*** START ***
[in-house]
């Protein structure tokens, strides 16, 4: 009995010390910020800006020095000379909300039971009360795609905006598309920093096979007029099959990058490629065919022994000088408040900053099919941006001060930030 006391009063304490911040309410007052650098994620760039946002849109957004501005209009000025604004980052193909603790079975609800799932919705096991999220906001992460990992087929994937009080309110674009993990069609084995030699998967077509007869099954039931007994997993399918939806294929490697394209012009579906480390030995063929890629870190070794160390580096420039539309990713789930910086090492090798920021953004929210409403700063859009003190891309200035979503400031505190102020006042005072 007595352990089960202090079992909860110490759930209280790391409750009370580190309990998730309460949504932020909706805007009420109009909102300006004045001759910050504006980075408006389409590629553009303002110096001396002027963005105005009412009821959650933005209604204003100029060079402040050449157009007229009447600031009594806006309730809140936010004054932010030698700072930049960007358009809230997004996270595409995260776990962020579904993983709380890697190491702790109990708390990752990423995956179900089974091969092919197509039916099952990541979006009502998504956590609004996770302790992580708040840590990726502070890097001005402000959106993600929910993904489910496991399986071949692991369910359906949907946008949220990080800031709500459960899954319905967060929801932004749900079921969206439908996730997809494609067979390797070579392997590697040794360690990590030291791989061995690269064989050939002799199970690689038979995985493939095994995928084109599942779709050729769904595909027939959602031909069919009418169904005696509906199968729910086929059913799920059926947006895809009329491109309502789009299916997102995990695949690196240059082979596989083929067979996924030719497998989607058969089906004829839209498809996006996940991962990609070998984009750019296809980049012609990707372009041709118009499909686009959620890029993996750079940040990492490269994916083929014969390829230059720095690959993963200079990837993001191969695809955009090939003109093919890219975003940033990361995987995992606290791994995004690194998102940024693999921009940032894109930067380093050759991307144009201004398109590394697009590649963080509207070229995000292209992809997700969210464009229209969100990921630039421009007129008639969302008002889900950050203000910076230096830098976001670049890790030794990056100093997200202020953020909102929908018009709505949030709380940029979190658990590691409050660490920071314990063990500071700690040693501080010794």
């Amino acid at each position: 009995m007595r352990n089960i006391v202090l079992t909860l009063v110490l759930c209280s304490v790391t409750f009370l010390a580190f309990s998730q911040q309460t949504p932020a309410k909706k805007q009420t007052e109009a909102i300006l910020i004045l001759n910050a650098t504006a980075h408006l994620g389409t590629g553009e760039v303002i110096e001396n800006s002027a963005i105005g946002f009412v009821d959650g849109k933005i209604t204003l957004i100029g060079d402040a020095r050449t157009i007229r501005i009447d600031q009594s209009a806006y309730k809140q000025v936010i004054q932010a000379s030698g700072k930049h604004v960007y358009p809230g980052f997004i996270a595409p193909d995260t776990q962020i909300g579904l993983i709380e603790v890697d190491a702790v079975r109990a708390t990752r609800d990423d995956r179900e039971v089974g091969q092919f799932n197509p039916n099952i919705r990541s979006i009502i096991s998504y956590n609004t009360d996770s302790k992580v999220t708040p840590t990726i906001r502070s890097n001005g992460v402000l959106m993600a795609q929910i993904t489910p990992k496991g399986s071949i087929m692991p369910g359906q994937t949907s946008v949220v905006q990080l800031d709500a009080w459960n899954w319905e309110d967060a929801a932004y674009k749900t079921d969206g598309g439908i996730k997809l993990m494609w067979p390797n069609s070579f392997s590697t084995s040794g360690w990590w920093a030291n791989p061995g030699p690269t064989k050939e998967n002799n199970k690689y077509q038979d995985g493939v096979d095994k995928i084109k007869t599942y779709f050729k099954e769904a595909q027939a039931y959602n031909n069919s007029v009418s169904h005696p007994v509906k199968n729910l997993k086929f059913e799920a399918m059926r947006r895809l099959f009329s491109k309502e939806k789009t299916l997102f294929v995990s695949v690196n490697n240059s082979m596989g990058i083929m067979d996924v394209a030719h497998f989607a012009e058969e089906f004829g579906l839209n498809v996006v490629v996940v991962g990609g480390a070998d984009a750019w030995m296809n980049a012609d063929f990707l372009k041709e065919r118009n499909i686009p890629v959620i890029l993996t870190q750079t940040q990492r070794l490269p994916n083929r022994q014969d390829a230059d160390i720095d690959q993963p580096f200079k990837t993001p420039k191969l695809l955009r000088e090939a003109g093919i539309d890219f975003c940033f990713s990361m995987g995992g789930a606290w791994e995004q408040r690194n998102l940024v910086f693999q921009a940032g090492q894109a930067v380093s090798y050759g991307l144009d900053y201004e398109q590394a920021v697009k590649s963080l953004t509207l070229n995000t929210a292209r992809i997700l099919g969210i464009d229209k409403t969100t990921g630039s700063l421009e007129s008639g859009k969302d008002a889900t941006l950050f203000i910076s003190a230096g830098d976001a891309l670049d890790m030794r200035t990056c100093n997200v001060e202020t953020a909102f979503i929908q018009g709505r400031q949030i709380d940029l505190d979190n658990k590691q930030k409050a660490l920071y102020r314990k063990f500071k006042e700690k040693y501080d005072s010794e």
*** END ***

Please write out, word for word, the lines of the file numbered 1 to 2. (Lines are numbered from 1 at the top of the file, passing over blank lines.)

[in-house]
């Protein structure tokens, strides 16, 4: 009995010390910020800006020095000379909300039971009360795609905006598309920093096979007029099959990058490629065919022994000088408040900053099919941006001060930030 006391009063304490911040309410007052650098994620760039946002849109957004501005209009000025604004980052193909603790079975609800799932919705096991999220906001992460990992087929994937009080309110674009993990069609084995030699998967077509007869099954039931007994997993399918939806294929490697394209012009579906480390030995063929890629870190070794160390580096420039539309990713789930910086090492090798920021953004929210409403700063859009003190891309200035979503400031505190102020006042005072 007595352990089960202090079992909860110490759930209280790391409750009370580190309990998730309460949504932020909706805007009420109009909102300006004045001759910050504006980075408006389409590629553009303002110096001396002027963005105005009412009821959650933005209604204003100029060079402040050449157009007229009447600031009594806006309730809140936010004054932010030698700072930049960007358009809230997004996270595409995260776990962020579904993983709380890697190491702790109990708390990752990423995956179900089974091969092919197509039916099952990541979006009502998504956590609004996770302790992580708040840590990726502070890097001005402000959106993600929910993904489910496991399986071949692991369910359906949907946008949220990080800031709500459960899954319905967060929801932004749900079921969206439908996730997809494609067979390797070579392997590697040794360690990590030291791989061995690269064989050939002799199970690689038979995985493939095994995928084109599942779709050729769904595909027939959602031909069919009418169904005696509906199968729910086929059913799920059926947006895809009329491109309502789009299916997102995990695949690196240059082979596989083929067979996924030719497998989607058969089906004829839209498809996006996940991962990609070998984009750019296809980049012609990707372009041709118009499909686009959620890029993996750079940040990492490269994916083929014969390829230059720095690959993963200079990837993001191969695809955009090939003109093919890219975003940033990361995987995992606290791994995004690194998102940024693999921009940032894109930067380093050759991307144009201004398109590394697009590649963080509207070229995000292209992809997700969210464009229209969100990921630039421009007129008639969302008002889900950050203000910076230096830098976001670049890790030794990056100093997200202020953020909102929908018009709505949030709380940029979190658990590691409050660490920071314990063990500071700690040693501080010794």